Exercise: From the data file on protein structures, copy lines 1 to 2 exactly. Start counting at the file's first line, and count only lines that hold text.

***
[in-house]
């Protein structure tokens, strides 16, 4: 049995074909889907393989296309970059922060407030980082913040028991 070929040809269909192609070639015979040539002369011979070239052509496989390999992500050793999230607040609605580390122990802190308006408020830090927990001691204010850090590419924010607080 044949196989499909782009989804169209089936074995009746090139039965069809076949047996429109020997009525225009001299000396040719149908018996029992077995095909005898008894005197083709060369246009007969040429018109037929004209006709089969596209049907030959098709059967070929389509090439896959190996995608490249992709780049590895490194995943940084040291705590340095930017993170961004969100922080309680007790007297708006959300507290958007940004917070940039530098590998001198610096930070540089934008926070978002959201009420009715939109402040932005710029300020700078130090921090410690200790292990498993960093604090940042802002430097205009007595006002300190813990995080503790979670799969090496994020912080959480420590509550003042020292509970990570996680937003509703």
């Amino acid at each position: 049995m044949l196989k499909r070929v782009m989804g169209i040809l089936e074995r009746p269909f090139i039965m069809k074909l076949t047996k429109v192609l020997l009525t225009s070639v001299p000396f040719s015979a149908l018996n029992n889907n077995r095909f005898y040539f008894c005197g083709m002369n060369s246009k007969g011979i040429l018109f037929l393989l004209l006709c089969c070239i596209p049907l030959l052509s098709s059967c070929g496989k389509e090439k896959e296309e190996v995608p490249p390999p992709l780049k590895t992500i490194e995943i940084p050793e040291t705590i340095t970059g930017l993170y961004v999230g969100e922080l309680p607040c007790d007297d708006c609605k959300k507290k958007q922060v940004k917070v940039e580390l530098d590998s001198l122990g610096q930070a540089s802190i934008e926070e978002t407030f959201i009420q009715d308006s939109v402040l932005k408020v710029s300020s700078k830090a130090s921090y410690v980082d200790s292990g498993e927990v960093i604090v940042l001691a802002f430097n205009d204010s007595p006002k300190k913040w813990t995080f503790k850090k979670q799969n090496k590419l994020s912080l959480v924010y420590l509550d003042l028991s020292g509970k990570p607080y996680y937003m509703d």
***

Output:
[in-house]
């Protein structure tokens, strides 16, 4: 049995074909889907393989296309970059922060407030980082913040028991 070929040809269909192609070639015979040539002369011979070239052509496989390999992500050793999230607040609605580390122990802190308006408020830090927990001691204010850090590419924010607080 044949196989499909782009989804169209089936074995009746090139039965069809076949047996429109020997009525225009001299000396040719149908018996029992077995095909005898008894005197083709060369246009007969040429018109037929004209006709089969596209049907030959098709059967070929389509090439896959190996995608490249992709780049590895490194995943940084040291705590340095930017993170961004969100922080309680007790007297708006959300507290958007940004917070940039530098590998001198610096930070540089934008926070978002959201009420009715939109402040932005710029300020700078130090921090410690200790292990498993960093604090940042802002430097205009007595006002300190813990995080503790979670799969090496994020912080959480420590509550003042020292509970990570996680937003509703």